I exhaled, breath funneling out of me like a burst ball. It was getting easier and easier to use the elements around me, and I was never left craving quite the nap as before. I tucked the knit blanket around Lance’s body, as he drifted off.
“He should be all right now, but I’ll stay here with him for a few hours to make sure.”
“Nicely done, bird,” Kane murmured. “I didn’t ask for your approval.”
He chuckled as I placed a cold compress on Lance’s head, and poured a glass of water for when he awoke.
“I’ve been working on it,” I admitted, as he left the infirmary to pace around the apothecary. “If you must know.” I followed him out, twisting my fingers in my skirts, then restraining my restless hands behind my back.
He needed to leave.
“Well, I’m impressed,” Kane said, eyes glinting. “And proud to have such a skilled healer in my own keep.” He continued his slow perusal of the space, which was now awash in buttery candlelight spilling in from the hallway. It gleamed off his rings and in his slate eyes. He was always glowing.
“Don’t you have something better to do?” I asked.
He lifted a brow. “You’re going to be here all night watching poor Lance sleep. I’m just offering some company.”
I scoffed. “I’m all right, thanks though.”
He turned toward me, eyes searing into mine. “Perhaps I just like to watch you squirm in my presence.”
My brows knit together. I had no more bite left in me. “Why are you like this?” I asked, exasperation seeping into my voice.
Kane threw me a sideways grin. “You don’t even want to scratch the surface of that question, bird.”
He was probably right about that.
“Have you found my family?” I asked.
“Not yet,” he said, strolling through the apothecary, opening and closing jars and drawers. “But I will.”
“I don’t believe you,” I snapped.
He spun to me. “It’s like searching for a needle in a haystack. Three needles actually… Give me some time.”
I grit my teeth, about to lay into him, when an awkward grumble erupted from my stomach. I pressed my hand into my dress to quiet it, but I had been in the apothecary all day and hadn’t eaten since I had a peach that morning on my way in. My abdomen protested again, and I grimaced.
Kane raised a single, curious brow in my direction and a slight tickle of embarrassment climbed up my neck.
“What?” I asked, feigning ignorance.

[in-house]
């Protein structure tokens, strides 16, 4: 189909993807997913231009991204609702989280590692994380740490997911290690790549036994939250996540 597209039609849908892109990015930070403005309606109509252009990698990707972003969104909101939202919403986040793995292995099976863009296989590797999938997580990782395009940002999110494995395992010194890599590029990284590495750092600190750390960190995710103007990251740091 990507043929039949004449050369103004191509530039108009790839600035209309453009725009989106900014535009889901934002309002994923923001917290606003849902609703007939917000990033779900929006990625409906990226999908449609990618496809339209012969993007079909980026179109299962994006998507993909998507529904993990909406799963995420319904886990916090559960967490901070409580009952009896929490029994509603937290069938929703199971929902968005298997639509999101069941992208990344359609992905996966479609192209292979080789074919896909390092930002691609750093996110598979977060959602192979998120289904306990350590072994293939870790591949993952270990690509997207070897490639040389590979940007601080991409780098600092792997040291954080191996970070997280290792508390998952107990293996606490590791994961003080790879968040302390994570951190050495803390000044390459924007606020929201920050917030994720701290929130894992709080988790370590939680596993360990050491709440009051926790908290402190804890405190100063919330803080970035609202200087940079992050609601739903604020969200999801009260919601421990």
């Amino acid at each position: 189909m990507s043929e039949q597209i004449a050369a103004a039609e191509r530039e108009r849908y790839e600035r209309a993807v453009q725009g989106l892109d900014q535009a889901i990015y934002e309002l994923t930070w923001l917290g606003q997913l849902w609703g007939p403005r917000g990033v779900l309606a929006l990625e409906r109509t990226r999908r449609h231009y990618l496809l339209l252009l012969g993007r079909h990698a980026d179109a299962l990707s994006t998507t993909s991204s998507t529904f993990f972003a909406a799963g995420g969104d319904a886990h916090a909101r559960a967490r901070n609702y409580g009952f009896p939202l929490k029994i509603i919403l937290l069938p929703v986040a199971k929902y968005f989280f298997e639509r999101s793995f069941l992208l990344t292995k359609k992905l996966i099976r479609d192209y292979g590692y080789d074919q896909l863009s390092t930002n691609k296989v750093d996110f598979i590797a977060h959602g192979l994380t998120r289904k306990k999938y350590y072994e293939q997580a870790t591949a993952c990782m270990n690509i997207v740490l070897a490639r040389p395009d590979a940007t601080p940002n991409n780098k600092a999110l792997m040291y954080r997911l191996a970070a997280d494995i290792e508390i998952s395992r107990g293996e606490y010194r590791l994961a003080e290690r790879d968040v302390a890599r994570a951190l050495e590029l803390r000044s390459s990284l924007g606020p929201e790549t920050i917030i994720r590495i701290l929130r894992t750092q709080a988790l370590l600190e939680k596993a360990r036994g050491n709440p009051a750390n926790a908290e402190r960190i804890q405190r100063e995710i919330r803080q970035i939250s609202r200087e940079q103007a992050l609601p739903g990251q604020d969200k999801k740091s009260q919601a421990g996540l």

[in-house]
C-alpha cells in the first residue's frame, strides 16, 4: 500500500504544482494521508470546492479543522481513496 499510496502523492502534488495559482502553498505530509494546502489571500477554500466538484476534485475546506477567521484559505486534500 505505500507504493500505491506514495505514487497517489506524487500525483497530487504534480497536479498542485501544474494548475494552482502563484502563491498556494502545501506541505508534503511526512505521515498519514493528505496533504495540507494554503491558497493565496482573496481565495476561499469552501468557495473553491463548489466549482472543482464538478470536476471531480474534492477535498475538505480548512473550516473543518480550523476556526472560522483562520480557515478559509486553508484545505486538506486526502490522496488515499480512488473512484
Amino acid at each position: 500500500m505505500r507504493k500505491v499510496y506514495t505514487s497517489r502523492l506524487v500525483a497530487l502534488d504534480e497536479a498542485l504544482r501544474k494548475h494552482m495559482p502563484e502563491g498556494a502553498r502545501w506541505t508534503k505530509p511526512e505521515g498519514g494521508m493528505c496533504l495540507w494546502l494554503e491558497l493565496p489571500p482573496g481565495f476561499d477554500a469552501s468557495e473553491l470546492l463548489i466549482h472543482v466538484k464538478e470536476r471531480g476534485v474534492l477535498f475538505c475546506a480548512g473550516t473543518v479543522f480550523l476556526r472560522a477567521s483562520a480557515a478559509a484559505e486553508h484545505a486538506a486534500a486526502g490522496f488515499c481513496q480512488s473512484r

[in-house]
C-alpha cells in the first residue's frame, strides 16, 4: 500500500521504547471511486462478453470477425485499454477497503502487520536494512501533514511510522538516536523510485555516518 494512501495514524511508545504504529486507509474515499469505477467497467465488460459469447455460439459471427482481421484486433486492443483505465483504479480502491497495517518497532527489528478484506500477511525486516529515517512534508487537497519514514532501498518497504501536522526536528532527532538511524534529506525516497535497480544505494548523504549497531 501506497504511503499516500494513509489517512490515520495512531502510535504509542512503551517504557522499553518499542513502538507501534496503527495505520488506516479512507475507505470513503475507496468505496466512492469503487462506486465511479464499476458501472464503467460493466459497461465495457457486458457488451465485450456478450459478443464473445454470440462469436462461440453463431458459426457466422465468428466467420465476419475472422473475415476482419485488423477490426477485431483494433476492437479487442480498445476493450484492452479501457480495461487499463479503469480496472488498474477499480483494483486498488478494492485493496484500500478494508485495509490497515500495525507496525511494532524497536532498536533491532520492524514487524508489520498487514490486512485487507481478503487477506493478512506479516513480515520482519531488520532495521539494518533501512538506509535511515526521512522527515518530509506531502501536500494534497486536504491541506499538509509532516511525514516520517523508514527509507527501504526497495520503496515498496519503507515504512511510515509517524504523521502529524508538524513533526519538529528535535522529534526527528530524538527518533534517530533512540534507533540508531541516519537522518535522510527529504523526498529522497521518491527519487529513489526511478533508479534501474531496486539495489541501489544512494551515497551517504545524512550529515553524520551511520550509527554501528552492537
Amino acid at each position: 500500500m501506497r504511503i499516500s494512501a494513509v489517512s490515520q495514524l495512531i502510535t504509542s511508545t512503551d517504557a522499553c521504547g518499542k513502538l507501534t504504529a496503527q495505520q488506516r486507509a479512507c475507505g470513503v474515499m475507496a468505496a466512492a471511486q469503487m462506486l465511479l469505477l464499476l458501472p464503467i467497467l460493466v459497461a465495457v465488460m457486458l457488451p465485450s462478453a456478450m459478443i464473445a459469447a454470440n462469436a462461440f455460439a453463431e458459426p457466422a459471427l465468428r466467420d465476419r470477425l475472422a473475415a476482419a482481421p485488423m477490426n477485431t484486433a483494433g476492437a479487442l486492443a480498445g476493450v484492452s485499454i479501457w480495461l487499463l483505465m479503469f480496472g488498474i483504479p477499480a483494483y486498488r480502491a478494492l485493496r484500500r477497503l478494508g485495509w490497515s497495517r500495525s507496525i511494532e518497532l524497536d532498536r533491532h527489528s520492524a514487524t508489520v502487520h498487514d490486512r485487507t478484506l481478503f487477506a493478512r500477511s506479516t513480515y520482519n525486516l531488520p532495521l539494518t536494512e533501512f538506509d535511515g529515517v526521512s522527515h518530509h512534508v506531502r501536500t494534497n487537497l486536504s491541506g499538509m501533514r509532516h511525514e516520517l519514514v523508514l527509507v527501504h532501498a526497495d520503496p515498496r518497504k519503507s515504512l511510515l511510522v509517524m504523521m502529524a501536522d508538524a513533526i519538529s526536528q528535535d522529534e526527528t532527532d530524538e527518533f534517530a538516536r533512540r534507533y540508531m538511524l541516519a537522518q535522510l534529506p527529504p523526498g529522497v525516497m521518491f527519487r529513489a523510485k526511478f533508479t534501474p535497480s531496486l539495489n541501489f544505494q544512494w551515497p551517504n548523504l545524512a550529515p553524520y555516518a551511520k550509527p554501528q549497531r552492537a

But he just walked toward the apothecary door and pulled it open, sending the wooden sign swinging.
“Barney,” he called into the gallery, “Can you send for Lady Arwen’s supper to be brought to the apothecary?”
The tickle of embarrassment had become an all-out assault.
“Of course, your majesty.” Barney’s familiar, sweet voice echoed in from the hall.
Kane made to close the door, but stopped right before it shut, swinging it open once more. “And extra cloverbread,” he said. “Two loaves. Thank you.”
When he shut the door and spun back to me, he looked very pleased with himself.
“That was not necessary,” I said, picking up the fallen herbs and throwing them in the waste bin.
“Sure it was. Someone has to take care of you, if you won’t.”
I stared daggers at him. “Is that what you think you’re doing? Taking care
of me? By keeping me here against my will and threatening to murder my friends?”
His playful expression faded, replaced by something far colder. Far more frightening. I swallowed hard.
“That boy is not your friend.”
I shook my head. I didn’t want to have this conversation with him. Not tonight.
Preferably, not ever.
He loosed a sigh and ran a beleaguered hand through his hair before turning and strolling casually around the apothecary. The sun had finally disappeared, and the room was beginning to become cloaked in a sleepy, evening darkness.
I fished through the drawer nearest to me for a match to light the room’s lanterns.
Kane tapped the glass case in front of him and my eyes flashed to him. “What’s that?” he asked.
I flared my nostrils. “None of your business.” “Come on, it’s so spindly. I’m fascinated.”
I sighed. “It’s a preserved jellyfish. They have healing enzymes embedded in their tissue, and the dried membrane can be used like a second skin over cuts and scrapes.”
“I love to listen to you explain medicinal practices,” he purred. “And I’d love to listen to you fall off a cliff.”
He visibly shook, suppressing a laugh.
The man was infuriating. Coming in here, bothering me, trying to bribe me with food.
Speaking ill of Halden after everything.
Halden and his men wouldn’t have been in his vault in the first place had he not attacked the Kingdom of Amber. I rubbed my temples. All I wanted were some damn answers.
“Why did you attack Amber?” I said, stepping around the counter and closer to him. “Give me something.”
“I’ve told you,” he said, eyes still on the jellyfish. “Gareth is a weasel and
doesn’t deserve to rule his own kingdom.”
“That’s not a reason to murder thousands in a war and you know it.”
His gaze hardened but still never left the glass case. “It’s all I can tell you.”
The roaring in my ears was so loud I could barely hear myself say, “Then get out of my apothecary.”
“Arwen,” he said, eyes finally meeting mine. “As charmed as I am by your fire, you’re going to have to forgive me eventually.”
I grit my teeth. “No, I really, really won’t.”
He prowled closer to me, and I could almost feel him. Touch him. Smell him. His brows knit together. “I can’t stomach you hating me forever.” His gaze was unflinching.
I couldn’t help my response. “Well, you should have thought of that before you sentenced Halden to die.”
Something predatory flickered in his eyes before he clenched his jaw and placed his hands in his pockets.
“Fine. Have it your way.”
“Is that a threat?” I couldn’t help the fear that crept into my voice.
He glared at me until finally, he sighed, resigned. “If it was, you’d know it. Have a nice evening.”